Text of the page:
Never before have we had so many food choices and never before have we eaten so poorly!
Healthy eating habits are inculcated in the child’s youngest years.
Eating nutritious food together as a family, including children in the preparation of meals, allowing a child to follow her natural appetite in terms of the quantity of food she eats and saying NO to junk food are some of the ways we can inculcate lifelong healthy eating habits.
One way we are trying to encourage healthy eating habits at school is by having the elementary children try their hand at cooking nutritious snacks.
According to studies conducted overseas, children are more prone to eating fresh vegetables and fruit, after a cooking session.
I do not not know if our cooking sessions at school have resulted in children making better food choices in their daily lives, YET. However, what it has definitely done, is generate a conversation of what is healthy and what is not.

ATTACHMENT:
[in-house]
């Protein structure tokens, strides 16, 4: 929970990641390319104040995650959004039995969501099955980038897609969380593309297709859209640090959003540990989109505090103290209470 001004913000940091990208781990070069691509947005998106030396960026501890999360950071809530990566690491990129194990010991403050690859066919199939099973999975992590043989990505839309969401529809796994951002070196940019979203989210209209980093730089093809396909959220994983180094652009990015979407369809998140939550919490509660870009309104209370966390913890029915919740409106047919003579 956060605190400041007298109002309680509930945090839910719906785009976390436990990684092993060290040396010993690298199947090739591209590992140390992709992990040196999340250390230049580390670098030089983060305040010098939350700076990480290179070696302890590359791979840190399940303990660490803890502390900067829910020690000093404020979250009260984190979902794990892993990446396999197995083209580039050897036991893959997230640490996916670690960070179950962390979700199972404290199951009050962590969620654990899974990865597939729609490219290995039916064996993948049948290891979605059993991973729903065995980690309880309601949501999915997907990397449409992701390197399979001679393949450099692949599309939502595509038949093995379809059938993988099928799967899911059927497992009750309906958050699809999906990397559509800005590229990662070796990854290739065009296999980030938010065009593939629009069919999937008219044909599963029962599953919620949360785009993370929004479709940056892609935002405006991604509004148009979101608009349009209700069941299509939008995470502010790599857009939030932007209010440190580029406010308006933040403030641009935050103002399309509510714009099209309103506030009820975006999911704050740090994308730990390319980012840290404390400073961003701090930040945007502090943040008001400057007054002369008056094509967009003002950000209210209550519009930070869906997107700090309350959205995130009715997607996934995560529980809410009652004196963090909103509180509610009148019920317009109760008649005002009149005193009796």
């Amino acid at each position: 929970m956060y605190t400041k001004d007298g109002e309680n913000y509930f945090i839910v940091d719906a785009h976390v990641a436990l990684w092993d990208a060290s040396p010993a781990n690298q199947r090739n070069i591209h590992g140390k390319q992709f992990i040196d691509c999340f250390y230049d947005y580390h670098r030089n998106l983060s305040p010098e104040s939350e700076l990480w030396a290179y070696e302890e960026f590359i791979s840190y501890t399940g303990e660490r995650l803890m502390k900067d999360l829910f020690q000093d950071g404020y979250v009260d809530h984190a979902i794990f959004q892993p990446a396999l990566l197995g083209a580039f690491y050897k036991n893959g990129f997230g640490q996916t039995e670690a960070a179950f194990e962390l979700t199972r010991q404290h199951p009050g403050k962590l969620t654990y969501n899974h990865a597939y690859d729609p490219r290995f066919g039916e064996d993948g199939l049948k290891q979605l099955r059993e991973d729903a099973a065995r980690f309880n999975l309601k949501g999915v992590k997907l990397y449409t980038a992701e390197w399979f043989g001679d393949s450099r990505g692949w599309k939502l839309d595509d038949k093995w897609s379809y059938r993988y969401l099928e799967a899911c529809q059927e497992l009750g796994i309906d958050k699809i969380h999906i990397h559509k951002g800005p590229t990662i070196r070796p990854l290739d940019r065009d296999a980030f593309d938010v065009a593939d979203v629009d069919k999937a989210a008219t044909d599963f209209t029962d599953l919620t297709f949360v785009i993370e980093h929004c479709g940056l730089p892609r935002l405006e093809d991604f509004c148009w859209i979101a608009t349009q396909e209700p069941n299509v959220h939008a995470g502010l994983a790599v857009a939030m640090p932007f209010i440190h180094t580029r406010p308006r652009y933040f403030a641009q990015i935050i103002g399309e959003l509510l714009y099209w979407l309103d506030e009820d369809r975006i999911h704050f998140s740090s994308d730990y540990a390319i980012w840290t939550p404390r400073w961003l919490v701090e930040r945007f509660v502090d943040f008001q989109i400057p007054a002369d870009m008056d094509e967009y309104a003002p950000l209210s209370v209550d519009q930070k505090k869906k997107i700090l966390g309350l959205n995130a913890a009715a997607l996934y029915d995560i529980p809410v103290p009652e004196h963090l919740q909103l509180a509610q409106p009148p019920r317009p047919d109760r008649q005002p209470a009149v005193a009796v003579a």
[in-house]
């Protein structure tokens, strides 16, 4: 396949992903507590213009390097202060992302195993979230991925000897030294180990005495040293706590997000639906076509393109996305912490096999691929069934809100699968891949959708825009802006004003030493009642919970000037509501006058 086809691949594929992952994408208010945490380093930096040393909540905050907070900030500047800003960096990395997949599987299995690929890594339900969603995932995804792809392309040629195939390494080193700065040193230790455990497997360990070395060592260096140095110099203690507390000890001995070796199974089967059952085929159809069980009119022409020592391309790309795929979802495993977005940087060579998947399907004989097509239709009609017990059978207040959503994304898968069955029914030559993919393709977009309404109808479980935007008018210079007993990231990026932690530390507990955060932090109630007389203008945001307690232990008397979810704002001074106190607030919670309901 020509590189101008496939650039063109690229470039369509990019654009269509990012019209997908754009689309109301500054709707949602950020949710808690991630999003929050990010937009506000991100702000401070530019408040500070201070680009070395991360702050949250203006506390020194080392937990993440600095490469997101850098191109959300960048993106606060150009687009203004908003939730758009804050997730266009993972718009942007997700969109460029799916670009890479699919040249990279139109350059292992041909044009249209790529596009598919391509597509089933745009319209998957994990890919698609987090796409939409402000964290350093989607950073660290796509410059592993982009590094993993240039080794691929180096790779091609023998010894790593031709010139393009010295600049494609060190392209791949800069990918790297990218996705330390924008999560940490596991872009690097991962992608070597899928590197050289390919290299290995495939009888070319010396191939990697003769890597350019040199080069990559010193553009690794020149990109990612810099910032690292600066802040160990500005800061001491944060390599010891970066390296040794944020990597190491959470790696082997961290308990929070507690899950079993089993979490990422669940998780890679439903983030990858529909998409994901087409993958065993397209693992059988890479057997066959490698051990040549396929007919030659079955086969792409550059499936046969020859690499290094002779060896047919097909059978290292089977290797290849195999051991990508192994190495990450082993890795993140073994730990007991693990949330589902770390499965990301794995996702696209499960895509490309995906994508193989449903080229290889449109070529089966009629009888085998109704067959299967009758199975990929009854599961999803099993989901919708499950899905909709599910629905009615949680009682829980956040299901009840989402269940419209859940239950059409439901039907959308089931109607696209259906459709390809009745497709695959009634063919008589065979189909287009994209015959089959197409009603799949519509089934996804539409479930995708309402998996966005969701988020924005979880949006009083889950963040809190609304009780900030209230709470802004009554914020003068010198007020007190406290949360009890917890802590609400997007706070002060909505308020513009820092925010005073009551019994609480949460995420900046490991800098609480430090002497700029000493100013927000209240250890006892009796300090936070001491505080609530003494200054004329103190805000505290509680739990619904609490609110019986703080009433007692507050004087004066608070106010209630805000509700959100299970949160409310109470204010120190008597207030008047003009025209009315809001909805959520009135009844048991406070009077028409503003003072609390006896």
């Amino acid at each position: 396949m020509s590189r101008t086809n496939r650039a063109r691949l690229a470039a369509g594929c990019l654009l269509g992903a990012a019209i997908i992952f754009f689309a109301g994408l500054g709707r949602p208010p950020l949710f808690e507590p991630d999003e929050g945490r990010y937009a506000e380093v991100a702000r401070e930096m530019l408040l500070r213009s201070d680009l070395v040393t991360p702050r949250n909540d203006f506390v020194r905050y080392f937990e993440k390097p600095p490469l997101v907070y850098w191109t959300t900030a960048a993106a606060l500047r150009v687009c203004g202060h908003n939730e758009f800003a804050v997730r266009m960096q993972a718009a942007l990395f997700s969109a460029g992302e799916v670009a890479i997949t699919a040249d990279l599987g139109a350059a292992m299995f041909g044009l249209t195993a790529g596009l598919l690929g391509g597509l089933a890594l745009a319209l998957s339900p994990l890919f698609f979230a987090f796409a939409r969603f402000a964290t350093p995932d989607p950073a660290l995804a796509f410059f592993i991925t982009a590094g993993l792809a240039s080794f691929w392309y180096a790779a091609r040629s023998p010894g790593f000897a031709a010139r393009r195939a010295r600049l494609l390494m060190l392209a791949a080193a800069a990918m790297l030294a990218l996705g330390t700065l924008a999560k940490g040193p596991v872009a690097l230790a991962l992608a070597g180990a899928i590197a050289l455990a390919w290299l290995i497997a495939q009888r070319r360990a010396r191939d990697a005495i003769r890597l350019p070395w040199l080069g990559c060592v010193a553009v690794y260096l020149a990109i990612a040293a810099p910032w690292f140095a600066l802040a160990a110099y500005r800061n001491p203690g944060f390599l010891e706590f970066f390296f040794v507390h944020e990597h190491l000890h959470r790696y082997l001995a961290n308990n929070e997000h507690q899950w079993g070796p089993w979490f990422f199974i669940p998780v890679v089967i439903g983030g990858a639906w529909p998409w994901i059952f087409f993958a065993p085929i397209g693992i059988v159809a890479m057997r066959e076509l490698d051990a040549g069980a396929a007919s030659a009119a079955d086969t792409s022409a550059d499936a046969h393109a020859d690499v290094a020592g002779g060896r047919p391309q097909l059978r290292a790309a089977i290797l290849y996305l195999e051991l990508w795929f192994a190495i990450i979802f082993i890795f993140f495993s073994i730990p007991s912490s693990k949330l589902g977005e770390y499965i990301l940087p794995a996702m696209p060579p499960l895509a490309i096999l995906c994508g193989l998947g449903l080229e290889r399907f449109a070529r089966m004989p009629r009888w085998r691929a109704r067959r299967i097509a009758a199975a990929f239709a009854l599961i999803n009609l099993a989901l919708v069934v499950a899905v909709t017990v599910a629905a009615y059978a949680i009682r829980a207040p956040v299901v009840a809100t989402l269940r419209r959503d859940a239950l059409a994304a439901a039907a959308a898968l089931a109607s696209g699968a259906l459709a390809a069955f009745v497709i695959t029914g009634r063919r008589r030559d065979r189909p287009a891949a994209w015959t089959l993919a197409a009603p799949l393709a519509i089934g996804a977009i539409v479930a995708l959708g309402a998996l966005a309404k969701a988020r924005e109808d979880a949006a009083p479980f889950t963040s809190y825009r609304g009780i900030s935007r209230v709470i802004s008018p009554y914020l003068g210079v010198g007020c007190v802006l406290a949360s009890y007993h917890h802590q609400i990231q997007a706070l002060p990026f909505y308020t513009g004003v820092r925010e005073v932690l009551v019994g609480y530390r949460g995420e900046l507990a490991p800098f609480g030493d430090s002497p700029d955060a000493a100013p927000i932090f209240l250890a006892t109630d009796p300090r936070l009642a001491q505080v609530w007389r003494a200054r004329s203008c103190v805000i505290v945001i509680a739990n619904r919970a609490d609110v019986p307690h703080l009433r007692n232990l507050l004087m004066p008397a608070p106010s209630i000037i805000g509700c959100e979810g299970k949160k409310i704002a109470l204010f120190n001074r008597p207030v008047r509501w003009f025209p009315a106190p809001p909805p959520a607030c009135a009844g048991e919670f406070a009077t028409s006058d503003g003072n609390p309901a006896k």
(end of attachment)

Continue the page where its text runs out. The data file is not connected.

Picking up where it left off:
In the past few weeks we have made a beetroot and mushroom salad, a carrot cake (with whole wheat flour) and a healthy version of aloo chaat (Indian potato salad).
The food is served to the entire school.
Besides being a wonderful exercise of practical life, it also provides opportunities to build community.
It is a time when we make our way out into the neighbourhood to do our grocery shopping. We have become well known faces at the push cart of our neighbourhood vegetable vendor and at the corner store.
The children spontaneously apply the grace and courtesy presentations received. From the “please’s” and “thank you’s” when buying something, to how to serve courteously; how to politely decline a snack and how to respect the declining child’s wishes.
The older children love being the bearers of these gifts of food and the younger children enjoy being the recipients of these gifts.
One never knows how and when a seed will germinate. To follow Dr. Montessori’s advice – let us sow as many seeds as possible and let the rest be the child’s work!